GHJ: Do you think these betrayals are based on the character’s weaknesses or more based on fate. Or a combination of the two?
NE: I think it’s a combination of the two. Fate definitely plays a hand. Whatever actions you make, and the consequences that become of that, and on top of that you’re dealing with the machinations of the world, like weather in The Square. There are some things that hit people sideways that they don’t see coming. While a lot of the story is out of Ray’s control, every little decision makes things a little bit worse. I tried to liken him as a bad chess player. He doesn’t think past the consequences of each move.
GHJ: Ray is a really interesting character in that he’s got moments of extreme aggression and then panic.
NE: I mean he’s completely out of his depth. He’s out of his normal moral code. Once he decides to do what he’s going to do, he’s totally stitched into a whole other world he knows nothing about. He starts this chain of events then is chasing his tail for the entire duration. It’s not like he’s a bad person, he just makes bad decisions, and it makes him more complex. Otherwise you wouldn’t sympathize with him.
GHJ: The two dream sequences in The Square are kind of like Ray’s visions of guilt, and they’re really potent visually. Why are these moments so important to Ray’s character?
NE: They really let you know he’s paranoid, he’s not sleeping, that it’s constantly on his mind and he’s really lost. It helps you empathise with him as a character, it shows that he’s not dealing with this situation very well.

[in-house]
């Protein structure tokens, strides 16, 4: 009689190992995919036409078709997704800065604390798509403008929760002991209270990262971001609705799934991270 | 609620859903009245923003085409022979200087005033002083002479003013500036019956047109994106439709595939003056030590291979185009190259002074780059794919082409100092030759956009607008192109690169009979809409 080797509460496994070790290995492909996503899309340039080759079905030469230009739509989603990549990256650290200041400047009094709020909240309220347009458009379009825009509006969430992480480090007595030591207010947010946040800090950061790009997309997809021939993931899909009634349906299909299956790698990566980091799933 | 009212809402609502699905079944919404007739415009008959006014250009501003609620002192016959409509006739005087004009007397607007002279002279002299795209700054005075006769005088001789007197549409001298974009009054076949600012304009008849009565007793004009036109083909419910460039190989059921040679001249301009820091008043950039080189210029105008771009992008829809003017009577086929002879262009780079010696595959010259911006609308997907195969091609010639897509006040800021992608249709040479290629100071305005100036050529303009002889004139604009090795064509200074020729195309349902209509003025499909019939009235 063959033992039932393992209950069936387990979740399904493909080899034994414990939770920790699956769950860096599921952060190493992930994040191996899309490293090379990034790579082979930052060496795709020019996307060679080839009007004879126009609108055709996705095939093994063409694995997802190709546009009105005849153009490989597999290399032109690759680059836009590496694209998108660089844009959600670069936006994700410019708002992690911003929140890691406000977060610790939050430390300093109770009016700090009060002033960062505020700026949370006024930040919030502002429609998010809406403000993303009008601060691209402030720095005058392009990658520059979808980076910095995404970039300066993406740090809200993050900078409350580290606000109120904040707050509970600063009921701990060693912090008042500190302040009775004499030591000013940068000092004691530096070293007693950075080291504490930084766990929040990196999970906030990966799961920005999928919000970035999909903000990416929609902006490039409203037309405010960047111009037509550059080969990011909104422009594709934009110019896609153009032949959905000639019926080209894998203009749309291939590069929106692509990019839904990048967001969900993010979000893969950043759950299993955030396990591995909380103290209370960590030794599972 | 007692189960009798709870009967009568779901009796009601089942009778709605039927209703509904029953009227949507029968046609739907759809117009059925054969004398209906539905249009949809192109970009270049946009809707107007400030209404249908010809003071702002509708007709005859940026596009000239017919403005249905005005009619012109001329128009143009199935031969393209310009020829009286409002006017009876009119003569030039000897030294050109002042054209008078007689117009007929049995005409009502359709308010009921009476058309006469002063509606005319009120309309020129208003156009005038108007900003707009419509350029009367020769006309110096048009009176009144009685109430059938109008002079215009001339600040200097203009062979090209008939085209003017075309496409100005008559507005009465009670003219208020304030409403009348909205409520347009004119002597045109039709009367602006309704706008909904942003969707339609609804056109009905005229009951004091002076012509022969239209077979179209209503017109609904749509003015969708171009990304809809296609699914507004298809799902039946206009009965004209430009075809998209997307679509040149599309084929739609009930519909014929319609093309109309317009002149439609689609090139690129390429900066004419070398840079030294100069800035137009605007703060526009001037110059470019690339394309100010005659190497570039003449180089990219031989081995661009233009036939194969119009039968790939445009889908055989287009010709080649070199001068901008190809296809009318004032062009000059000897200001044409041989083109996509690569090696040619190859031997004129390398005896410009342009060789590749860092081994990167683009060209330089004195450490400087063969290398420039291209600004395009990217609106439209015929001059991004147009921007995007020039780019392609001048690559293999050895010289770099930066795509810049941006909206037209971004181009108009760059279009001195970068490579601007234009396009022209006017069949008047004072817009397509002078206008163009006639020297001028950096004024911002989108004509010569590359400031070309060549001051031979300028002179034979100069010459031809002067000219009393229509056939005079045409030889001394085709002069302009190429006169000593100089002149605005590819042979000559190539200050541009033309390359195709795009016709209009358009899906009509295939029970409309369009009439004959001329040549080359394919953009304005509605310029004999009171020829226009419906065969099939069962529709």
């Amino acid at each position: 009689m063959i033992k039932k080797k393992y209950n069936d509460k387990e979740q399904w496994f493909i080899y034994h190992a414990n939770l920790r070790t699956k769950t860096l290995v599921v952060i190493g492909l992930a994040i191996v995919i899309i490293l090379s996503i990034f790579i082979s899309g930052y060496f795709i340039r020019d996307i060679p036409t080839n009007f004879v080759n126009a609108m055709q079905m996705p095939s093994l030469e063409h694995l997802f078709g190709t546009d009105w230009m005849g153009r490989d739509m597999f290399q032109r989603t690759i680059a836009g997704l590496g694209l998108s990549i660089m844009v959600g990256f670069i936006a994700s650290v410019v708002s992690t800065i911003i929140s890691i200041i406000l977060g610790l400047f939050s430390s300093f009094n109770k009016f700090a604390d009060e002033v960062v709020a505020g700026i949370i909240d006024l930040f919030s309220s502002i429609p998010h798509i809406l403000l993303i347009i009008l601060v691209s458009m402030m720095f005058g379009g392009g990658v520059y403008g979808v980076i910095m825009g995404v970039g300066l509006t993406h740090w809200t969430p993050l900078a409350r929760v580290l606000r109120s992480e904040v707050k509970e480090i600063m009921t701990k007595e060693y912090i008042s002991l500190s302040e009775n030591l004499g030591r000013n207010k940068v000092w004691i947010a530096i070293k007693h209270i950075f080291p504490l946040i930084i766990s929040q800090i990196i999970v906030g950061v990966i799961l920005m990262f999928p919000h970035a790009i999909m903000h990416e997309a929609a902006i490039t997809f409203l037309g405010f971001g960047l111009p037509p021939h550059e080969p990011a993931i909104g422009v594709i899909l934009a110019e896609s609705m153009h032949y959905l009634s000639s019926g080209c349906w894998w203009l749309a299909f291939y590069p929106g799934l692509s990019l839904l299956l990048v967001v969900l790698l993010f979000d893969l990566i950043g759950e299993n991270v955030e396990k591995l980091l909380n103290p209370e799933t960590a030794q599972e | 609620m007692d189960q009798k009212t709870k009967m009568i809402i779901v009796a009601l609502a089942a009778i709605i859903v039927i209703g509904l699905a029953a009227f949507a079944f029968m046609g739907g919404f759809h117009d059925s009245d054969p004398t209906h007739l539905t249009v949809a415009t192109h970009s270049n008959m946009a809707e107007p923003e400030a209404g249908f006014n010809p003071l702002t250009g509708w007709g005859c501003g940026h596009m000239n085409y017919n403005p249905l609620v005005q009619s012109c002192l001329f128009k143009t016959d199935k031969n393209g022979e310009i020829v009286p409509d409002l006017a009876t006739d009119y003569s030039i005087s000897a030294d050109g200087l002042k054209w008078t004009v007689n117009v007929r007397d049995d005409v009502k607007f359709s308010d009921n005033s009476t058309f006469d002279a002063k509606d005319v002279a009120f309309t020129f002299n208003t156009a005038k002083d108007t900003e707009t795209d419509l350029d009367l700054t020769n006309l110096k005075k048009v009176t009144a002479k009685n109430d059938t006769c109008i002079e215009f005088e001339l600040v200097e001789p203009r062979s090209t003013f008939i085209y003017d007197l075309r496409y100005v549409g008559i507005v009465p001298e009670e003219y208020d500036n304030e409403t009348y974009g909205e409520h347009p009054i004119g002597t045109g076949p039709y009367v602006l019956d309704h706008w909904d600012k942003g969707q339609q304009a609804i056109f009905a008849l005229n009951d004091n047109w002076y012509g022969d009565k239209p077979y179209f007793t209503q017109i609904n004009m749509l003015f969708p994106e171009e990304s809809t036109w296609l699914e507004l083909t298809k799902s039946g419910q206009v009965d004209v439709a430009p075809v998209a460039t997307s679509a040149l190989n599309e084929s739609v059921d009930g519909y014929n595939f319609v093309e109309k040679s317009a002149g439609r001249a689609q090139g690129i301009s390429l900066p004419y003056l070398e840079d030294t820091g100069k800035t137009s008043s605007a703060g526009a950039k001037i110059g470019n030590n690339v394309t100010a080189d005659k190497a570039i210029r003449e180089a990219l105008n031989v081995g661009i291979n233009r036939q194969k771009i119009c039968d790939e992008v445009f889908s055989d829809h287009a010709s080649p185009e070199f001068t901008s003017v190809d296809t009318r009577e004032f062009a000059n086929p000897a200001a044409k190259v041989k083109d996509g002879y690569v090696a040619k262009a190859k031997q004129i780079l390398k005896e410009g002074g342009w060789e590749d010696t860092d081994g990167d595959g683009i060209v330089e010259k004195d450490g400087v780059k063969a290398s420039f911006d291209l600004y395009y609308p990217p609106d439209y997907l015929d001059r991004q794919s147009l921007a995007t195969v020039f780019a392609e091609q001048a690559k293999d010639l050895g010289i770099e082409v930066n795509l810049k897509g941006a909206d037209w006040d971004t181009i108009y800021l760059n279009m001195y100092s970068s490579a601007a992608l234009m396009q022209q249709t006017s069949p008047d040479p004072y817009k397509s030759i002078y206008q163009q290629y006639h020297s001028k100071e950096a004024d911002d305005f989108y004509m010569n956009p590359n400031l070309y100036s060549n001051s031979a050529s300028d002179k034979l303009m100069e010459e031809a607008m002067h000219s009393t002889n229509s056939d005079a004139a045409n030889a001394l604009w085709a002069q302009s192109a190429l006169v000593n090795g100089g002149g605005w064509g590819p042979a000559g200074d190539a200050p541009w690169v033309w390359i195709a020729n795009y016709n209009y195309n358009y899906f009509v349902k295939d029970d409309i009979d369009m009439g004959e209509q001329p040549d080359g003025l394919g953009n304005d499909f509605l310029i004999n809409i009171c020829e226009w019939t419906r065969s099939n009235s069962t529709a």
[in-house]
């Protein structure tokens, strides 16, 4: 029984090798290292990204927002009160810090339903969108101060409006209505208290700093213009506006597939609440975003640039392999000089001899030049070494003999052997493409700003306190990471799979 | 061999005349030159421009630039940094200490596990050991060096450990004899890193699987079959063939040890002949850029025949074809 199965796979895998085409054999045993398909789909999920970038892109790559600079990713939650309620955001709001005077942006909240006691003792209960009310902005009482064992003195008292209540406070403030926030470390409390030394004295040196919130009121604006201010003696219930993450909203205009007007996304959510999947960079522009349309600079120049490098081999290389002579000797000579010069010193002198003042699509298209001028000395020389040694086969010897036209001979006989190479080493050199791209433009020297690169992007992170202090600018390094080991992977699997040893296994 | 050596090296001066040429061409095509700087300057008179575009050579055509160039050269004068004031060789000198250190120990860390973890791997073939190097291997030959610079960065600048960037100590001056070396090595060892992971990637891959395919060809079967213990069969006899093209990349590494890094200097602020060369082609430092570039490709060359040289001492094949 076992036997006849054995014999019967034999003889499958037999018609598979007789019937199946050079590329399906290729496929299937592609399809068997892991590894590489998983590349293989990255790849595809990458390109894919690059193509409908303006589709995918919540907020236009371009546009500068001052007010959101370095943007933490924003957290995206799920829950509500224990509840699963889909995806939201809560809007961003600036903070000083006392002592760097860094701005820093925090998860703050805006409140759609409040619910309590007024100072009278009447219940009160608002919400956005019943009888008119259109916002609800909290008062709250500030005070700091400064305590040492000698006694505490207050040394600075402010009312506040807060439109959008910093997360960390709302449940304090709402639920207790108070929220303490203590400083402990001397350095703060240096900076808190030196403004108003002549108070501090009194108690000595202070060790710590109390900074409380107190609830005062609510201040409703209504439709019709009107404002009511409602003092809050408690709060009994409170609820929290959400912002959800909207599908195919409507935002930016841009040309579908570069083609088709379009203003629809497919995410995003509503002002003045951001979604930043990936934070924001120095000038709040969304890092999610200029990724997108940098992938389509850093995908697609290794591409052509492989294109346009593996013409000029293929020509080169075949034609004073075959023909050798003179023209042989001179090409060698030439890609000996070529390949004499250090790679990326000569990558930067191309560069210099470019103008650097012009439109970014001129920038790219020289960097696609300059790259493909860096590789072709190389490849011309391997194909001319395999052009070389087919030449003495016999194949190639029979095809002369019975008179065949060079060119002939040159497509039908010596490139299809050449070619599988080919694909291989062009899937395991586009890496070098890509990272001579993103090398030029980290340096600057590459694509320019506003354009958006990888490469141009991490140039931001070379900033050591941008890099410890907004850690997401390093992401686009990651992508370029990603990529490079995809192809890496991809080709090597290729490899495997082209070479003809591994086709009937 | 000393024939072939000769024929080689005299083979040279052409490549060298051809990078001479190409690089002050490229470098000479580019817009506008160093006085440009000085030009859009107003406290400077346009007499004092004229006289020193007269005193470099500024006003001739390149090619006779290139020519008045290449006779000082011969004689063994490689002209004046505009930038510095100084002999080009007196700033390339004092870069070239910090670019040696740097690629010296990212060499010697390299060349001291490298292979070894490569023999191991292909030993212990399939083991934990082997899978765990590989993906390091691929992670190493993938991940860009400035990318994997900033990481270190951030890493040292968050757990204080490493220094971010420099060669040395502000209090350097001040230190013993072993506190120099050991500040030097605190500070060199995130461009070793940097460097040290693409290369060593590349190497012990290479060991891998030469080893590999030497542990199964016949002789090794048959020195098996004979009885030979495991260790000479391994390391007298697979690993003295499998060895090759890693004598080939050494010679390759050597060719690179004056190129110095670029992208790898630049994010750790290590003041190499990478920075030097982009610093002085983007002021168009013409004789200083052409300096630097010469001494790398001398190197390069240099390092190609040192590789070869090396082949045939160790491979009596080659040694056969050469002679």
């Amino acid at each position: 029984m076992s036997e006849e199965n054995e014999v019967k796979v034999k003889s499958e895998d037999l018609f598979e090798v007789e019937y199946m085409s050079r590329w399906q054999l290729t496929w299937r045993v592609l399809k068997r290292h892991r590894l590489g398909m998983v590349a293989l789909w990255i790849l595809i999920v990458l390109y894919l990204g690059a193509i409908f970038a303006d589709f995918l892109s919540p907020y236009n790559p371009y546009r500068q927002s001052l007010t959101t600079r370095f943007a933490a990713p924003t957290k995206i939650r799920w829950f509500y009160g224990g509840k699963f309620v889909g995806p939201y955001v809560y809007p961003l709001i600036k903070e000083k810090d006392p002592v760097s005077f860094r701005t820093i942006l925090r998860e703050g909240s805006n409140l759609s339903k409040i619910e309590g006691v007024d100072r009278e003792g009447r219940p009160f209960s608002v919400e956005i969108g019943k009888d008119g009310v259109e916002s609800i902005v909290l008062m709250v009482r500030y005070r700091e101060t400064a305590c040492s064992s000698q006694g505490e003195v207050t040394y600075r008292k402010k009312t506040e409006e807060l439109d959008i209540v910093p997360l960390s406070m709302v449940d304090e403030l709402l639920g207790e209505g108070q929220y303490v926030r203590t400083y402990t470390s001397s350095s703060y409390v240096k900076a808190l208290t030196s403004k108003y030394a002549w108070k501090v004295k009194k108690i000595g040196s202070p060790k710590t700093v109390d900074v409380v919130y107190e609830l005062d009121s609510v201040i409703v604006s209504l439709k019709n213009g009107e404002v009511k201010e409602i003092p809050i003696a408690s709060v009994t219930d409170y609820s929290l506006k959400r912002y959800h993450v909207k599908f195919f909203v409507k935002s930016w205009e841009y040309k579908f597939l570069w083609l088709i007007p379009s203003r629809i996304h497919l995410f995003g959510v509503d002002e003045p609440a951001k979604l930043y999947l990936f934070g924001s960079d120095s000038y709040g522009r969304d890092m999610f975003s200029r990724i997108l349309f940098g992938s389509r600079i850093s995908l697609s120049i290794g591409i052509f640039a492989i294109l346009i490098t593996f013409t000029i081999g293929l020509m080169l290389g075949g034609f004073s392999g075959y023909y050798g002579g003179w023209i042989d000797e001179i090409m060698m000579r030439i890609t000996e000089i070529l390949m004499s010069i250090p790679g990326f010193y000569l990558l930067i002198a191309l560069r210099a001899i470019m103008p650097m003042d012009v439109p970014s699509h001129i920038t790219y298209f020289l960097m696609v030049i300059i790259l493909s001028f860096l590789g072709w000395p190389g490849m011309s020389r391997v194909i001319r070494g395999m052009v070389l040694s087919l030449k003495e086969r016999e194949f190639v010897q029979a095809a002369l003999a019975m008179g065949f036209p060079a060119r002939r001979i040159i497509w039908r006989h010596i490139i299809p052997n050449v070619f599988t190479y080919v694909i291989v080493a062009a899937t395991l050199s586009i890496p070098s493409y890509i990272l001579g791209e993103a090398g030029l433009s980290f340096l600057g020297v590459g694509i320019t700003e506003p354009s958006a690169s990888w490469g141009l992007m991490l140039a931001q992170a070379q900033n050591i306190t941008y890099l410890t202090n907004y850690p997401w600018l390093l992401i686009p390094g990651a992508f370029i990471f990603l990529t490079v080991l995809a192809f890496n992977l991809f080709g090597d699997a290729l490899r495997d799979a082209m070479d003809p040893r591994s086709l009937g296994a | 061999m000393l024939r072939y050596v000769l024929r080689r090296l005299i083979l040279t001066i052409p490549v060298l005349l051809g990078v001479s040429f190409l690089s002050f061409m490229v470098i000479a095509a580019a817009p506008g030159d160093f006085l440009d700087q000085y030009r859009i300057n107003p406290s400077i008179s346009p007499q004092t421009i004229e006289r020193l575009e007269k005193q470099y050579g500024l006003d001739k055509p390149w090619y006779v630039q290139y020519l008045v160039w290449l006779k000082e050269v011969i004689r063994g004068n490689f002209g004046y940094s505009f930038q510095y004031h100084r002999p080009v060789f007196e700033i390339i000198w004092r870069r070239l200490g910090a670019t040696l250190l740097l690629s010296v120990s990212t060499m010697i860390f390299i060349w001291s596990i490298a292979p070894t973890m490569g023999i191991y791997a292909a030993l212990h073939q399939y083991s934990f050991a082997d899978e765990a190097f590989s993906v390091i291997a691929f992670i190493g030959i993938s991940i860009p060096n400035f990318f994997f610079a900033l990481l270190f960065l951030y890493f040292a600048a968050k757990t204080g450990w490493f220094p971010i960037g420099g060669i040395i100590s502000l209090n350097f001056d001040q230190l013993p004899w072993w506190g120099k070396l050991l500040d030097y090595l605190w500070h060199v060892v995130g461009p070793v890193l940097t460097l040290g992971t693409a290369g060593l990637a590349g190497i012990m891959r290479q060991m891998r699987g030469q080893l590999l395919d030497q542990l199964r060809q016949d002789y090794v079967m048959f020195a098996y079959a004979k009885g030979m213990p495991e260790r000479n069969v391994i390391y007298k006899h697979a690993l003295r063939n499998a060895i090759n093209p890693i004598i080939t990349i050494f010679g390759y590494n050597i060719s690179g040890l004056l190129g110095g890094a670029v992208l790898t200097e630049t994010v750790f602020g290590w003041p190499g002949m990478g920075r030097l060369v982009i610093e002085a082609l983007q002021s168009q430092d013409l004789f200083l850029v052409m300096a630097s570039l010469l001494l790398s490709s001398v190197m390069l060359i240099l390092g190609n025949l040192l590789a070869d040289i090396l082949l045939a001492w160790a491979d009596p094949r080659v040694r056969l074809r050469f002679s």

GHJ: The women in your films always seem like they are in jeopardy but they don’t know it, and the men can’t protect them. And in these classic genres you’re working within, there are usually strong heroes. But in your films the male protagonists are far more layered and conflicted.
NE: There’s a sense of that. Yeah, the guys in my films are never really heroic. I guess guys often make selfish decisions and choices that affect women, sometimes with tragic results.
GHJ: In classic Film Noir fashion, all the main characters in The Square converge in a final chance meeting, a bloody scene of comeuppance. Why is this dynamic scene so important to your vision?
NE: I wanted tie up all of these characters in a very organic way, all together in the same place. Smithy coming home is one of the most important things, because he sees the entire situation right in front of him, and it’s kind of one of those what the f@$k moments.
GHJ: What about location in The Square. I mean usually Film Noir is set in the dark underbelly of the city, the urban sprawl. With The Square, the story occurs in the middle of suburbia.
NE: I wanted to show bad things happen in the daytime as well. Bad things happen to ordinary people. They don’t have to be detectives or anything. I wanted to make a Film Noir in the daytime, in suburbia, at Christmas time. Bad things don’t just happen in the shadows.
GHJ: Following the huge success of The Square, what’s your next directing project going to be?
NE: I’m writing a script right now, but it’s still a work in progress. It’s a road movie, unlike The Square which is very contained in one place. It’s going to have elements of crime, dark humor. It’s a bigger film.
GHJ: And I’m sure it will have some car chase scenes.
NE: I’m sure a bit of that. I do like cars.